It was a typical Saturday afternoon and my mother and I were shopping together. Suddenly, out of the blue, my Mom dropped a verbal bomb on me. She told me that my Grandmother had been through “a bout of depression” when she we in her 50’s. I was completely surprised by this, so I attempted to extract every single detail from my Mom about this depression.
From what I eked out, my Grandma had been hospitalized and subjected to shock therapy. Mom had to take a leave of absence from her teaching job and moved back home in order to take care of her mother. This is not the Grandma that I knew.
Almost every day, I remember my sweet grandmother. She passed away about thirty years ago and if you knew her when I did, you would never have known she had been through such a tough time in her earlier years. She was a delicate, happy, and kind woman. Grandma was just a smidgen under five feet tall with perfectly coiffed silver grey hair her tiny white gloves always close at hand. In spite of her very proper demure appearance, Grandma had a wonderful sense of humor and playful attitude. One day she showed up to go swimming in a wild daisy covered blue swimsuit and flashy bright green oversized Lucite glasses! She had a reputation for frequently calling my Mom’s friends to share a dirty joke or two. (My Mom was not amused!) One time, at the age of about 85, and just after my husband and I had gotten married, she leaned over to him as he was driving her somewhere in the car, and asked, “so…how is she?” He almost drove off the road as she was clearly asking him how good a sexual partner I was!! She was hysterical!
It wasn’t until about 10 years ago, when I was in my 40’s, that I was able to piece together that puzzling information my mother had shared with me about Grandma’s depression. I had been experiencing sleepless nights and memory loss that left me scared, embarrassed and alone. My emotions were like the ocean: dangerously high crashing waves followed by low tide and little ripples. I was in perimenopause. I realized what Grandma had been going through – menopause can cause severe depression in some women, and back in the day, this sort of thing was sometimes treated quite harshly – even with shock therapy. I called my Mom and asked her if she ever went through any of these frightening perimenopause symptoms and her response was, “I didn’t have time for that.” I now understand my mother’s desire to always be “fine.” Or as she puts it, “fine, fine, super fine.” Who wouldn’t have that attitude after seeing their mother go through what her mother had?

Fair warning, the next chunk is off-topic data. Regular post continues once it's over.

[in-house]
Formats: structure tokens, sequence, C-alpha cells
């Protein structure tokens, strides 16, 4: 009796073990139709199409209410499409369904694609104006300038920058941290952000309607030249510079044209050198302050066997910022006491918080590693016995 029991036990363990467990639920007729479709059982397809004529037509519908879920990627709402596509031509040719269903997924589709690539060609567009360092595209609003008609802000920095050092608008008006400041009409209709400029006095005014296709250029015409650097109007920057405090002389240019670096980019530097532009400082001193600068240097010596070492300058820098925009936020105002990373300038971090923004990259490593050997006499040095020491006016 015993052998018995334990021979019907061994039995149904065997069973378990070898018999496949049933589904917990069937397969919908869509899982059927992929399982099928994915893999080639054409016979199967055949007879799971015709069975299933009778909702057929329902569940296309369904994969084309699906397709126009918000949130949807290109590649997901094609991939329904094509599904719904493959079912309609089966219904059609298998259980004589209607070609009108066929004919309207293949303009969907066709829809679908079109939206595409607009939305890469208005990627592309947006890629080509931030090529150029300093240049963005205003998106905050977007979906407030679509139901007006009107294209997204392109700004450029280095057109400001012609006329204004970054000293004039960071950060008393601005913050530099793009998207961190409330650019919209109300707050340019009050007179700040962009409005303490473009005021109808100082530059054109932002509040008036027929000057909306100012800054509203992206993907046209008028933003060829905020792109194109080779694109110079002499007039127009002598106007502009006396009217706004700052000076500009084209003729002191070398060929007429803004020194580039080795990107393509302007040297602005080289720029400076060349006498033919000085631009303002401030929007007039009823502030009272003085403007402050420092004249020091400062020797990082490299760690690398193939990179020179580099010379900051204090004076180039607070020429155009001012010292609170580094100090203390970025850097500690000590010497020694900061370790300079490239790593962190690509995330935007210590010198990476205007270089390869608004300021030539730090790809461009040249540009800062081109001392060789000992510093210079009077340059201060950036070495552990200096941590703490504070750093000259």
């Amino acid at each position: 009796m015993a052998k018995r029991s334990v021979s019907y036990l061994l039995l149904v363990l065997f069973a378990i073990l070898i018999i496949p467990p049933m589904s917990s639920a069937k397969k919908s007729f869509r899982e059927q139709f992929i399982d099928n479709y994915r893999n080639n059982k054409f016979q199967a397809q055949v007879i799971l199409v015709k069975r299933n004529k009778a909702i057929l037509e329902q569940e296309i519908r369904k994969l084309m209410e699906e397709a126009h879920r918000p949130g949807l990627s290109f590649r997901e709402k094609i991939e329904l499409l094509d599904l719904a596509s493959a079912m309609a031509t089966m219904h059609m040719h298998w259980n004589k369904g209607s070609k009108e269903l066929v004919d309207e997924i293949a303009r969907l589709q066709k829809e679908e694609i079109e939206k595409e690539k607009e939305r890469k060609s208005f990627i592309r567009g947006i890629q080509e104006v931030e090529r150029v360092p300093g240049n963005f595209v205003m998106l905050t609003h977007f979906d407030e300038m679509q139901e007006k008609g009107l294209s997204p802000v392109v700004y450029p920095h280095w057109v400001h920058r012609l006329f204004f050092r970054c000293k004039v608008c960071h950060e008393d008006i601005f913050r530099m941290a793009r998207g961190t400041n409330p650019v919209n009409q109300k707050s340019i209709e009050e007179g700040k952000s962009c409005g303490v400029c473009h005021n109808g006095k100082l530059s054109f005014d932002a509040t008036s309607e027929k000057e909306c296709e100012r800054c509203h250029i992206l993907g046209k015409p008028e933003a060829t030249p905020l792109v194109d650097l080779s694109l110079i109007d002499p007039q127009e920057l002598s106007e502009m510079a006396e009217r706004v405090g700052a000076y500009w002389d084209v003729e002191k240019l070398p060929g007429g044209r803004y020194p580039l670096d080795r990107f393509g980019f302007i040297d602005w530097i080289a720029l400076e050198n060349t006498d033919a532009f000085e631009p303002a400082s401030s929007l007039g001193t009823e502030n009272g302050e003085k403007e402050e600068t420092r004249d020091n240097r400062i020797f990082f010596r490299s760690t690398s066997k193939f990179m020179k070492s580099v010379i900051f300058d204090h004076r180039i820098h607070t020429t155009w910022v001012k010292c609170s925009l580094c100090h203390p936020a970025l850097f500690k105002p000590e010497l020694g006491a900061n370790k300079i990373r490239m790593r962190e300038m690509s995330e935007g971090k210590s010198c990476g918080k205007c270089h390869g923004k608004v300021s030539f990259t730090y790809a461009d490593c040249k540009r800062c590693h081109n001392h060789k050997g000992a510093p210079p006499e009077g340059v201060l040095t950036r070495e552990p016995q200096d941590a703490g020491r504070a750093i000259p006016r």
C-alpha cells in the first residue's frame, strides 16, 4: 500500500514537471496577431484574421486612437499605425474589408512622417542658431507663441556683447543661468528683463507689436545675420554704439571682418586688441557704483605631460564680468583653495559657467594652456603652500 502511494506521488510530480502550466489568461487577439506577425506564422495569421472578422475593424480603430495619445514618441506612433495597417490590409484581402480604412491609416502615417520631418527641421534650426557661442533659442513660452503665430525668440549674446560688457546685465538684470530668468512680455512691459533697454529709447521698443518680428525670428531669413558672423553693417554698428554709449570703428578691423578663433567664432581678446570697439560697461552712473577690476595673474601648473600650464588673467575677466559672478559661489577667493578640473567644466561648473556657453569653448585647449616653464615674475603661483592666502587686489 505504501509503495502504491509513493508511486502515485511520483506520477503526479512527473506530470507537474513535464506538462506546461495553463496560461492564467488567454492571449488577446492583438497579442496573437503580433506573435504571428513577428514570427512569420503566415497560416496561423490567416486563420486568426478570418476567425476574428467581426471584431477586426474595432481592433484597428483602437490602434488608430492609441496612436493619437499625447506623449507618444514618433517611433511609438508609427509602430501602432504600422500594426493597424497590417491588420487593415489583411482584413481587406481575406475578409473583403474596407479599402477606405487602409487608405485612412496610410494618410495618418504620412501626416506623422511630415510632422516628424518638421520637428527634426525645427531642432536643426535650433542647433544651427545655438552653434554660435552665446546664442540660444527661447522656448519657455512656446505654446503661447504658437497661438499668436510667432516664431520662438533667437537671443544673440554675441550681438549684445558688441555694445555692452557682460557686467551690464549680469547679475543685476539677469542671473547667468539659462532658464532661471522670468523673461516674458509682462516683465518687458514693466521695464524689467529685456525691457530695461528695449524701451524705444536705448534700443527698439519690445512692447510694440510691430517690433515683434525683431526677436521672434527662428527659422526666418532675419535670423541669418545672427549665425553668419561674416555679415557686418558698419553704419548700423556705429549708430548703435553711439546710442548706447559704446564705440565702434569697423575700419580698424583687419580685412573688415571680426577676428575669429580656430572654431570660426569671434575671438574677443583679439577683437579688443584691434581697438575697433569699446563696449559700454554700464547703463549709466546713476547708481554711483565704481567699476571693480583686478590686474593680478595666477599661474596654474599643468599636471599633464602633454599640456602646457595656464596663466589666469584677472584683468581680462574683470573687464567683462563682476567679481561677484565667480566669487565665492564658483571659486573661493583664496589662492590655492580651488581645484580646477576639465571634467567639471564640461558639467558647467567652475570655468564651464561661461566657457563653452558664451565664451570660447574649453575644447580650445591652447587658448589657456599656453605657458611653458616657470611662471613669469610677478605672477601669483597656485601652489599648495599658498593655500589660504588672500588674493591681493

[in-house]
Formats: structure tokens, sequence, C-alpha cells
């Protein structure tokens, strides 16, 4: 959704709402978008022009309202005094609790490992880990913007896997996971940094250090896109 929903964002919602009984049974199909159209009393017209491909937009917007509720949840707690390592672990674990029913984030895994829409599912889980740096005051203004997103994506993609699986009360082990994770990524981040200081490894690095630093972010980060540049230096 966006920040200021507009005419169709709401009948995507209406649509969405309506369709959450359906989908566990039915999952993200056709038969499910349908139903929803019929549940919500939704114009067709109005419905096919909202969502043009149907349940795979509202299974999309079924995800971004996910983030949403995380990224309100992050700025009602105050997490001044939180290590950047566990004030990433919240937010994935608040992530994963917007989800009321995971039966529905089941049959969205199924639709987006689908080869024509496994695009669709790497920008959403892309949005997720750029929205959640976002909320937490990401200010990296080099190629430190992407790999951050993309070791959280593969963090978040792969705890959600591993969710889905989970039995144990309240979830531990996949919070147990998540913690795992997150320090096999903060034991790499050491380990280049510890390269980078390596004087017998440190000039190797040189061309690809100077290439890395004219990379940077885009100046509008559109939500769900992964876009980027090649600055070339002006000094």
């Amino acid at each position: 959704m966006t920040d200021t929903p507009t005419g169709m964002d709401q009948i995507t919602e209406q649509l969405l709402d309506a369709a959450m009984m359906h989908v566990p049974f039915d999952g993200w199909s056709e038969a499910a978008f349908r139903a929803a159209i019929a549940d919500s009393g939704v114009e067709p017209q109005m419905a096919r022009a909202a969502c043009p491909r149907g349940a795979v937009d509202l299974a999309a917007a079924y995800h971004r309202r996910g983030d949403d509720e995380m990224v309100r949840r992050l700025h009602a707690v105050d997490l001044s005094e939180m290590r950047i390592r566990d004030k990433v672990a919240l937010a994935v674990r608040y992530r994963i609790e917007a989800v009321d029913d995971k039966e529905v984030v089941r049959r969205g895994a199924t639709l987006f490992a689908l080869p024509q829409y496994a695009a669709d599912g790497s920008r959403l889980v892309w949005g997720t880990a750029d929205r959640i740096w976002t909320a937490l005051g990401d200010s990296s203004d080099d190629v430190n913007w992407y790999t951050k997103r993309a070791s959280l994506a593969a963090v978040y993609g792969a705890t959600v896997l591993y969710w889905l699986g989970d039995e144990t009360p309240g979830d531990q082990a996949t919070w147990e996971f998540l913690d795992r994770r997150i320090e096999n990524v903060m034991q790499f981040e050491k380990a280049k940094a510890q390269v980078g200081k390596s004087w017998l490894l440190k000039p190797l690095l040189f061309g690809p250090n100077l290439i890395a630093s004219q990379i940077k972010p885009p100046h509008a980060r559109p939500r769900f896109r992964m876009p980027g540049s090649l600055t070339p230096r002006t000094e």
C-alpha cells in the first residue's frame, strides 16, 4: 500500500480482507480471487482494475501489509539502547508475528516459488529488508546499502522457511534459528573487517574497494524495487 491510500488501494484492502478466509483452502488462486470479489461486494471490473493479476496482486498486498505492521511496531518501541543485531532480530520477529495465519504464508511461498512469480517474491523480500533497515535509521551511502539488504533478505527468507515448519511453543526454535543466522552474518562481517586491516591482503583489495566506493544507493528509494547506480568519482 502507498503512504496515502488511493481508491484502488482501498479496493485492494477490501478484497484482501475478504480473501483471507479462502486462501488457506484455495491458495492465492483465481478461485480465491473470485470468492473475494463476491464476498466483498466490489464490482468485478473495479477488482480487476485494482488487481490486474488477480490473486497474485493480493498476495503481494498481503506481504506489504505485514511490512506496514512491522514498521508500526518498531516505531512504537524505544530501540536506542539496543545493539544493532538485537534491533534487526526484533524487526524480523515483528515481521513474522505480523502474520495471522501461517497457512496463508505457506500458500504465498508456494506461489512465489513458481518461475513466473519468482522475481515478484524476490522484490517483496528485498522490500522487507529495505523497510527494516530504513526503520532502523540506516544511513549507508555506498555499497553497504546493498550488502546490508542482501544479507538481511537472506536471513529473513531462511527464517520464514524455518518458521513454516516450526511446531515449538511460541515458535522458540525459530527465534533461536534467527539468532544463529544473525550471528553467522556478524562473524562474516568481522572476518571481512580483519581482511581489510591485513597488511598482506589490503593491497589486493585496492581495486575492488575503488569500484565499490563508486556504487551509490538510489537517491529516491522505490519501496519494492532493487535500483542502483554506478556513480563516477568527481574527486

My generation and those that follow have an opportunity to do things differently. We can openly approach life’s challenges and support each other, rather than suffering in silence. We can speak up and out and get the help that we deserve. I’ll be spending this mother’s day with my 91 year-old mother, whom I cherish and adore. Whenever I ask her how she is, she still replies, “I’m fine, fine, super fine,” and I always smile and think of my Grandma; wild bathing suits, crazy sunglasses, white gloves, R-rated jokes, and the sweetest little woman I have ever known. She was inspirational.
This Mother’s Day we honor all the women that have come before us; all the women who suffered in silence.